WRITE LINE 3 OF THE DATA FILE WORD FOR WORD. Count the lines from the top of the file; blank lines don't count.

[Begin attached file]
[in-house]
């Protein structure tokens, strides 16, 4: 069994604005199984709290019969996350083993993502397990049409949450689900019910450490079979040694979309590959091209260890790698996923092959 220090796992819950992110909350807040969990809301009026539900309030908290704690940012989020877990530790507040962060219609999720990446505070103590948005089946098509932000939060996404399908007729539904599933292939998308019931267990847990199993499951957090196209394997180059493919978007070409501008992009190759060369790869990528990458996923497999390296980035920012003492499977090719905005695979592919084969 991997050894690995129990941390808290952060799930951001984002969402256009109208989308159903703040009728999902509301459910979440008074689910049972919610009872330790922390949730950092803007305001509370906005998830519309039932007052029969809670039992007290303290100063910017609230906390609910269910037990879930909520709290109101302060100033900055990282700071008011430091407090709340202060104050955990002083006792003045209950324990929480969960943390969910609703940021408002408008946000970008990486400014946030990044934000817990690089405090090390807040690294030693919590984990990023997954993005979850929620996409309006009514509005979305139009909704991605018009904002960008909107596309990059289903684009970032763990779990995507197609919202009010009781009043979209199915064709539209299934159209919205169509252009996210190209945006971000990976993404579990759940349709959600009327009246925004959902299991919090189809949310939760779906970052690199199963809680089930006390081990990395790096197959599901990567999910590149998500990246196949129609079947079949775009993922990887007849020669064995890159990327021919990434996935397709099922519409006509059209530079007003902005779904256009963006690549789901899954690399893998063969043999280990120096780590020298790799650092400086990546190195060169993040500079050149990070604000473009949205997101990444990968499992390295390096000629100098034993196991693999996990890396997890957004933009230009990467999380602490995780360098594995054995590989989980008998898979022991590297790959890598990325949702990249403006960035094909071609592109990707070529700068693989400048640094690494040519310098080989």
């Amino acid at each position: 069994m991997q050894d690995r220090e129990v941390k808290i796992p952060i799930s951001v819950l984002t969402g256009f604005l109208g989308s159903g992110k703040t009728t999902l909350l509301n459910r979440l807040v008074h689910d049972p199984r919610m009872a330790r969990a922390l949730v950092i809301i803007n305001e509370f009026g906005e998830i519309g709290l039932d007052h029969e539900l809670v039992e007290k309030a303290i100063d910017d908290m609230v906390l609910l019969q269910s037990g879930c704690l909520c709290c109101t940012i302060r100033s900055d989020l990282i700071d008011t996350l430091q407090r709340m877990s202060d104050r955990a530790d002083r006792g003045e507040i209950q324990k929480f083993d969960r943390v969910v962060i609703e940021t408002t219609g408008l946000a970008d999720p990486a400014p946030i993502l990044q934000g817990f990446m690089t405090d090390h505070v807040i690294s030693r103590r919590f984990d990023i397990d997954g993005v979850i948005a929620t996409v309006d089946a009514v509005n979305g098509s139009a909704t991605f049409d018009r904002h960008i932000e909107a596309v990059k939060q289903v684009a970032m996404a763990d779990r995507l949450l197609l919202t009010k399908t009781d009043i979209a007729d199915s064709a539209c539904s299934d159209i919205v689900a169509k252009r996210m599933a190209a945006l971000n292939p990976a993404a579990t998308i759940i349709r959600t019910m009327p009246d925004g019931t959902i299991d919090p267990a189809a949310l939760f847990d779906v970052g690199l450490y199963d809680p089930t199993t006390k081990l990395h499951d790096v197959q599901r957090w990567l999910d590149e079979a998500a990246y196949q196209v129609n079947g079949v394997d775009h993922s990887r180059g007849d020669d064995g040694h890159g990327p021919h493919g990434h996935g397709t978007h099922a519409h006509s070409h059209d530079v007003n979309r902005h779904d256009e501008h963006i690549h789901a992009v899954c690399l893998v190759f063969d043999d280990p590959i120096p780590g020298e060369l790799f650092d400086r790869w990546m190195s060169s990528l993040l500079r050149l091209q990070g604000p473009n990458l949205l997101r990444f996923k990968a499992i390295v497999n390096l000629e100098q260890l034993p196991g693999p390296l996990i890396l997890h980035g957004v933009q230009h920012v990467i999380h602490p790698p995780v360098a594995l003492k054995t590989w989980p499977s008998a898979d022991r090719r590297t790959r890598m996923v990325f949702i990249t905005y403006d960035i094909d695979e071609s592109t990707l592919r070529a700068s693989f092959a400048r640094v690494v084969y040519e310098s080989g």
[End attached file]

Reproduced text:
């Amino acid at each position: 069994m991997q050894d690995r220090e129990v941390k808290i796992p952060i799930s951001v819950l984002t969402g256009f604005l109208g989308s159903g992110k703040t009728t999902l909350l509301n459910r979440l807040v008074h689910d049972p199984r919610m009872a330790r969990a922390l949730v950092i809301i803007n305001e509370f009026g906005e998830i519309g709290l039932d007052h029969e539900l809670v039992e007290k309030a303290i100063d910017d908290m609230v906390l609910l019969q269910s037990g879930c704690l909520c709290c109101t940012i302060r100033s900055d989020l990282i700071d008011t996350l430091q407090r709340m877990s202060d104050r955990a530790d002083r006792g003045e507040i209950q324990k929480f083993d969960r943390v969910v962060i609703e940021t408002t219609g408008l946000a970008d999720p990486a400014p946030i993502l990044q934000g817990f990446m690089t405090d090390h505070v807040i690294s030693r103590r919590f984990d990023i397990d997954g993005v979850i948005a929620t996409v309006d089946a009514v509005n979305g098509s139009a909704t991605f049409d018009r904002h960008i932000e909107a596309v990059k939060q289903v684009a970032m996404a763990d779990r995507l949450l197609l919202t009010k399908t009781d009043i979209a007729d199915s064709a539209c539904s299934d159209i919205v689900a169509k252009r996210m599933a190209a945006l971000n292939p990976a993404a579990t998308i759940i349709r959600t019910m009327p009246d925004g019931t959902i299991d919090p267990a189809a949310l939760f847990d779906v970052g690199l450490y199963d809680p089930t199993t006390k081990l990395h499951d790096v197959q599901r957090w990567l999910d590149e079979a998500a990246y196949q196209v129609n079947g079949v394997d775009h993922s990887r180059g007849d020669d064995g040694h890159g990327p021919h493919g990434h996935g397709t978007h099922a519409h006509s070409h059209d530079v007003n979309r902005h779904d256009e501008h963006i690549h789901a992009v899954c690399l893998v190759f063969d043999d280990p590959i120096p780590g020298e060369l790799f650092d400086r790869w990546m190195s060169s990528l993040l500079r050149l091209q990070g604000p473009n990458l949205l997101r990444f996923k990968a499992i390295v497999n390096l000629e100098q260890l034993p196991g693999p390296l996990i890396l997890h980035g957004v933009q230009h920012v990467i999380h602490p790698p995780v360098a594995l003492k054995t590989w989980p499977s008998a898979d022991r090719r590297t790959r890598m996923v990325f949702i990249t905005y403006d960035i094909d695979e071609s592109t990707l592919r070529a700068s693989f092959a400048r640094v690494v084969y040519e310098s080989g």